Lunar Landscapes & Nasmyth Study

In 1871 James Nasmyth photographed the most scientifically accurate observations of the moon to date, but instead of photographing the moon itself he meticulously constructed plaster casts that became the true subject of his photography. His methods, due to technology not yet being capable of capturing the real subject, lead him to describe the moon’s surface in direct correlation to the human body, like skin contracting over tendons, as he believed the moon's ridges had formed.

 

Nasmyth’s observations manipulated a pictorial representation of space that allowed unique realities to be simulated from his studies and is a current ongoing research project.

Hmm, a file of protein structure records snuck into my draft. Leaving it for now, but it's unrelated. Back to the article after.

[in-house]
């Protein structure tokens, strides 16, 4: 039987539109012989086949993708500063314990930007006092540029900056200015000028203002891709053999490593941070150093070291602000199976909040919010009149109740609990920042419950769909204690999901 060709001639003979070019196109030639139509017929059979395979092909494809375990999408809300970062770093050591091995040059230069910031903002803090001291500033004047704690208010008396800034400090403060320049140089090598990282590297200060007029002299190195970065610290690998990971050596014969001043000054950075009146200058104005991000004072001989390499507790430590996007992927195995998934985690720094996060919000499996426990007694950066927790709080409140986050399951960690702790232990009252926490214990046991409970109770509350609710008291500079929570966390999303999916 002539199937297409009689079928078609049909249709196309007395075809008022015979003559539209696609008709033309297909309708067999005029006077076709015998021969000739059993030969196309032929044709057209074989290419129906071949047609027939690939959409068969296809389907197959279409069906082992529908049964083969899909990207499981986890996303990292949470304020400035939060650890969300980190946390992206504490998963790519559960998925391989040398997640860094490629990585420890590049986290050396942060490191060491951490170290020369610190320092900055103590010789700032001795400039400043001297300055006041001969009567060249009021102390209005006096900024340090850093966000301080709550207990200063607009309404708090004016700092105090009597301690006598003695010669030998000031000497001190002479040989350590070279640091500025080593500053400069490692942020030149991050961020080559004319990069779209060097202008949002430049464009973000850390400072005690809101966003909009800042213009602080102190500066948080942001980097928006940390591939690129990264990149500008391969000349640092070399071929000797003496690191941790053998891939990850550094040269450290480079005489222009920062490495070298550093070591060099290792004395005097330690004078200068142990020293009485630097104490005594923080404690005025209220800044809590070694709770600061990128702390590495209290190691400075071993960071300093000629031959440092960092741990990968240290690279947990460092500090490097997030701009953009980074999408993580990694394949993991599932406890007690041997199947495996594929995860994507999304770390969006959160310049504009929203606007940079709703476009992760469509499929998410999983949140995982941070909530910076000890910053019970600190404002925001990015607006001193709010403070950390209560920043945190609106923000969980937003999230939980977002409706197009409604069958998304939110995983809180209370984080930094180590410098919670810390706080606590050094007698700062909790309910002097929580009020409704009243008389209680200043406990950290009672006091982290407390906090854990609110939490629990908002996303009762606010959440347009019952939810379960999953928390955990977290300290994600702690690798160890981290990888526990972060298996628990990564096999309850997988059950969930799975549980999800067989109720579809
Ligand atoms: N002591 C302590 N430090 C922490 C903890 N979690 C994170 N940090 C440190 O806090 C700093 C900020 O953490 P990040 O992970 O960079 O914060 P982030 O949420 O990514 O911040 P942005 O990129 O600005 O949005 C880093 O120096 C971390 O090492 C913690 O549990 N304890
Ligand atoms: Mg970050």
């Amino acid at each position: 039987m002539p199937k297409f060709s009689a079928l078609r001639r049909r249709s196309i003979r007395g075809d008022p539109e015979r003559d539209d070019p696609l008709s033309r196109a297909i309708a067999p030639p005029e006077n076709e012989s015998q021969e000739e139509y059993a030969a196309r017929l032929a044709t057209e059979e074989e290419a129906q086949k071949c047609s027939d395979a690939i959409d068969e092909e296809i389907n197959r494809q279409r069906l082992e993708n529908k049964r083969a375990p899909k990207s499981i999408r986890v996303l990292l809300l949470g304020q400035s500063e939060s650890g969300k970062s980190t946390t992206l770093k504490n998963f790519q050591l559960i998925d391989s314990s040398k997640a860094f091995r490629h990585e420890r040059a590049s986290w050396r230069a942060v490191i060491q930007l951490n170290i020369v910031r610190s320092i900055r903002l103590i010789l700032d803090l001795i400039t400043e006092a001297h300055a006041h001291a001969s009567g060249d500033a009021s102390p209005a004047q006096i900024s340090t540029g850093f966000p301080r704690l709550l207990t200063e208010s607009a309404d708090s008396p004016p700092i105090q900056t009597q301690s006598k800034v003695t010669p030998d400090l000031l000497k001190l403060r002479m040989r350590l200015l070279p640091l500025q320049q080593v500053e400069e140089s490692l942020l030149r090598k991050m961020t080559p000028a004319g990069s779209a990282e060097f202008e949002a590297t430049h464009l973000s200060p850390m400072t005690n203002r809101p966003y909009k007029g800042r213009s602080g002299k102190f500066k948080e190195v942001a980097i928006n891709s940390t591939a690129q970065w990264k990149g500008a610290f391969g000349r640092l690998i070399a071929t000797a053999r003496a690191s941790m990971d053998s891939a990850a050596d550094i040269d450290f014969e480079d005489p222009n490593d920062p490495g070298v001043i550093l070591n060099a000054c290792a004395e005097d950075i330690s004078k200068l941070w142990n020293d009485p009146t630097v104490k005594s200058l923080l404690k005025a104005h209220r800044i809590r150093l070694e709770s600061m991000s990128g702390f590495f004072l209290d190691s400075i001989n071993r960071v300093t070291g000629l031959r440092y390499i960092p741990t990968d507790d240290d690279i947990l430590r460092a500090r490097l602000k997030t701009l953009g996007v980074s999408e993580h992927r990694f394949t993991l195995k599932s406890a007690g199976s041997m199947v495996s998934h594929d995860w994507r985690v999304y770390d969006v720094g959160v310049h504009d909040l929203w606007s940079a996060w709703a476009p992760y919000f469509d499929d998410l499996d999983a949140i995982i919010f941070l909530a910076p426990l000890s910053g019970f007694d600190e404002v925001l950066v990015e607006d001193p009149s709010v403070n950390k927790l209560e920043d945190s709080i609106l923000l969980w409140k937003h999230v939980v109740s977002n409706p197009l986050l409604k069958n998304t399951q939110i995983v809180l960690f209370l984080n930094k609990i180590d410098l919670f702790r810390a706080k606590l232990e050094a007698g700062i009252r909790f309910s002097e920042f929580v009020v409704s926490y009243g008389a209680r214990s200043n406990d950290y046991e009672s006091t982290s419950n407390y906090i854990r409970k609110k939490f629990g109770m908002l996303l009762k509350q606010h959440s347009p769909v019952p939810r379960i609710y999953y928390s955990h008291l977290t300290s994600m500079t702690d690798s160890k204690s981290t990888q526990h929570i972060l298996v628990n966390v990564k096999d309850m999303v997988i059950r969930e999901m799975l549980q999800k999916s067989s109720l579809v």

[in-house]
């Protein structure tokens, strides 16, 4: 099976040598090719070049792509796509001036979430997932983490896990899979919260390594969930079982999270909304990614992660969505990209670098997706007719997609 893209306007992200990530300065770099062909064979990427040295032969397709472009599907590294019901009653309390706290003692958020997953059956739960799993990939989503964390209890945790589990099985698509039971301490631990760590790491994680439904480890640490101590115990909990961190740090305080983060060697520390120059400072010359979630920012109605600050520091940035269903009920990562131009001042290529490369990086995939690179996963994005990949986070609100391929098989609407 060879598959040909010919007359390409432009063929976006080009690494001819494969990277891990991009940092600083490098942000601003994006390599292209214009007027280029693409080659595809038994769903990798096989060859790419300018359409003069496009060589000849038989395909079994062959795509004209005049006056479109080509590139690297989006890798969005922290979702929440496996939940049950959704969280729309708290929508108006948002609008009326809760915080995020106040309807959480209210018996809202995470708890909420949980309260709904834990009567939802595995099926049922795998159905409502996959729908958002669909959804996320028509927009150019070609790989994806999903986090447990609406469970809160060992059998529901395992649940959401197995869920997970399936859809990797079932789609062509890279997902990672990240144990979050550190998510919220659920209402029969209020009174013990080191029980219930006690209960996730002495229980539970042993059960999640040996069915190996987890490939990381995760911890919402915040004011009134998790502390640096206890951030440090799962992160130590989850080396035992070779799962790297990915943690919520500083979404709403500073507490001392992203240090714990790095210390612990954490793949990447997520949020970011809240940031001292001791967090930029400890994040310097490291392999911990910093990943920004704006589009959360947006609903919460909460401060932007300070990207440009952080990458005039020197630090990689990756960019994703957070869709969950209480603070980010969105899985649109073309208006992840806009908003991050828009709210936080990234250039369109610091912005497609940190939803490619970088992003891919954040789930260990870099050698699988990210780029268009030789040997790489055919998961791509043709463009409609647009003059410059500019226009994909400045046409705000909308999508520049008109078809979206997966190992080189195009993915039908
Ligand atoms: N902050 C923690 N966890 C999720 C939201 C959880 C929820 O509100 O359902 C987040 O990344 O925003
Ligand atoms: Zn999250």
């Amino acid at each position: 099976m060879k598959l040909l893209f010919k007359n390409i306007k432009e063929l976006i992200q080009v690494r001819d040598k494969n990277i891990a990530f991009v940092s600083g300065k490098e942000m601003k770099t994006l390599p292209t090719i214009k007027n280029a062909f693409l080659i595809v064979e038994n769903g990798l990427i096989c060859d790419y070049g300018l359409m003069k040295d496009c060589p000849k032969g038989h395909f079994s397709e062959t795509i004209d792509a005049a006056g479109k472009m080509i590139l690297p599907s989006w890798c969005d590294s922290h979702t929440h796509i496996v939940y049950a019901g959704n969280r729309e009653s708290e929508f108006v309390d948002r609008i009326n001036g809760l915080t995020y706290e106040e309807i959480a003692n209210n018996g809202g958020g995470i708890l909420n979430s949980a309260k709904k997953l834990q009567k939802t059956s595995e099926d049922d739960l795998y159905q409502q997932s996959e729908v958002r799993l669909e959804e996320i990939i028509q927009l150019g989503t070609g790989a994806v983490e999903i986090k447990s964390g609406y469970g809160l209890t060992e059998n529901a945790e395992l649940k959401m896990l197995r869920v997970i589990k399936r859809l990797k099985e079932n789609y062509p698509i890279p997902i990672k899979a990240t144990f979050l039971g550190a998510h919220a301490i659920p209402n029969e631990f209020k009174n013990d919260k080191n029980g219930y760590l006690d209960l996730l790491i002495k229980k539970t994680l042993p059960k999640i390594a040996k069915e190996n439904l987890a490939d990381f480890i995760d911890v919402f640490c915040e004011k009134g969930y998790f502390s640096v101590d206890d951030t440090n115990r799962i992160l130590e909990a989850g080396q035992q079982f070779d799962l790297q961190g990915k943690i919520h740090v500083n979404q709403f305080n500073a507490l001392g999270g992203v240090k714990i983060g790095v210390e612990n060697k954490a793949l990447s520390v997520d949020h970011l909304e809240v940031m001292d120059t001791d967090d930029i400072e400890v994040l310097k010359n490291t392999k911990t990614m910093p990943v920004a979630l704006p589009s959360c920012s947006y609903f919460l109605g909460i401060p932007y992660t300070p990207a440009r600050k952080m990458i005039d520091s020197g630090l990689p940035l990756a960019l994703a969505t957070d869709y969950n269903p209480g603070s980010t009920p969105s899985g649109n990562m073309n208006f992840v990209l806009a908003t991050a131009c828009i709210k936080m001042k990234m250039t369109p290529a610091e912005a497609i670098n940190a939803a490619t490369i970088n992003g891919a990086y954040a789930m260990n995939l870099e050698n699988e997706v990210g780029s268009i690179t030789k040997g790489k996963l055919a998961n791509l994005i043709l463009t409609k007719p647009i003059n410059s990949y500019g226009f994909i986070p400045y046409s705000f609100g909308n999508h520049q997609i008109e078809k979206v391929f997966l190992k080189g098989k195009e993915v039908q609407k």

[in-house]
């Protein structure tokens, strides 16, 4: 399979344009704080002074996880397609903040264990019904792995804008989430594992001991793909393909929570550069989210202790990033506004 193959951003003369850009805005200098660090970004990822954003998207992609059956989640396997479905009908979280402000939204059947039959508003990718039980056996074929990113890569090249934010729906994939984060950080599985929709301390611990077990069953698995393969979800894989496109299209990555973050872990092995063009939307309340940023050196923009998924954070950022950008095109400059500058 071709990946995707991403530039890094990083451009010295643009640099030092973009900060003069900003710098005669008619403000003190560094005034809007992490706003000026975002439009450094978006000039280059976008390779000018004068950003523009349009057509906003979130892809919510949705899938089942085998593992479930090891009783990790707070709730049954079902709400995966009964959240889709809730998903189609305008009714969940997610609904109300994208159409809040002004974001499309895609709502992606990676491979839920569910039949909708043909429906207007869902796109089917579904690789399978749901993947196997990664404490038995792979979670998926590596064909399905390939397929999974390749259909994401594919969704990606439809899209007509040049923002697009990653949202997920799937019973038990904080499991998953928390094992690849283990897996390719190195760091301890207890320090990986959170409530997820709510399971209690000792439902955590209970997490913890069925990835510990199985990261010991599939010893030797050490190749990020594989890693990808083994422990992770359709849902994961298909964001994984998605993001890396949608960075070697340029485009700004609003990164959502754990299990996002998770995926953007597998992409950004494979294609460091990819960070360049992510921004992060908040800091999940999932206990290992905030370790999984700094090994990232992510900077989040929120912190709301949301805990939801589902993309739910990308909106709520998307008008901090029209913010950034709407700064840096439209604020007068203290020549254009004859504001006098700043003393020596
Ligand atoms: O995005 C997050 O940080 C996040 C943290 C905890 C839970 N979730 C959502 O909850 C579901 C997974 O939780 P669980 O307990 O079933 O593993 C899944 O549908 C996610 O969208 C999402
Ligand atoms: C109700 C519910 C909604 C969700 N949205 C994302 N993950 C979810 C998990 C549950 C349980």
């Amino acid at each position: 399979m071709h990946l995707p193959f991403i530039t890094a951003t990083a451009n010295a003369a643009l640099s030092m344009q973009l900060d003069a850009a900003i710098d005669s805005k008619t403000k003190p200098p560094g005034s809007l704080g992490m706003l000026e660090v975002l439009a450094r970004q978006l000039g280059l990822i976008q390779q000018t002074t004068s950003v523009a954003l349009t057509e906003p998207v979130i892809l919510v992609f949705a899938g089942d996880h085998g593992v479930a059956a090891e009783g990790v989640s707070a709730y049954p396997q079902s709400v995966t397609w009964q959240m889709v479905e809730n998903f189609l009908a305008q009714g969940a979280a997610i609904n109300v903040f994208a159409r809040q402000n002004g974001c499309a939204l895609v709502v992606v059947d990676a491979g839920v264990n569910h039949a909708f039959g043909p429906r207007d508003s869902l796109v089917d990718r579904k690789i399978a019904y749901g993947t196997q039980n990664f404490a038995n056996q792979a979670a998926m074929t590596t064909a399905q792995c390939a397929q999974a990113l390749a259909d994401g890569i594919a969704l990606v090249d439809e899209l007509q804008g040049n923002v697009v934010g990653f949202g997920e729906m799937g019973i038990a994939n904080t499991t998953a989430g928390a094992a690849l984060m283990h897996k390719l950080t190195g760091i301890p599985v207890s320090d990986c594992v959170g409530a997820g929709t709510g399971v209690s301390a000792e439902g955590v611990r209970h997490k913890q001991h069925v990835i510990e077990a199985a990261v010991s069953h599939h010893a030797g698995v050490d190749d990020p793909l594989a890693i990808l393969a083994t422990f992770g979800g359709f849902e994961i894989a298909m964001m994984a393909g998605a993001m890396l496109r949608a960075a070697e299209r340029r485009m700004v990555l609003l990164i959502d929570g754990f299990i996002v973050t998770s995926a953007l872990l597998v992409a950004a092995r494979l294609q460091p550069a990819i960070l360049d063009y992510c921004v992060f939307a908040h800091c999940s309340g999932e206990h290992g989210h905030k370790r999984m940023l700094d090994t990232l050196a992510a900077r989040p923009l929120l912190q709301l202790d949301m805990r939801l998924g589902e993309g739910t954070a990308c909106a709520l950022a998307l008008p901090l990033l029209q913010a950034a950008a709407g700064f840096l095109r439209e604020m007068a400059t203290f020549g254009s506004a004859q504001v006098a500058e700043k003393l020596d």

Latent Lunar Landscapes are a combination of lunar research in an attempt to understand the generative aspects of a composited data set. Combining both photography, simulation, modelling and drawings, the dataset asks how a collective understanding of the media used to represent this landscape can draw and construct its own version of the moons surface.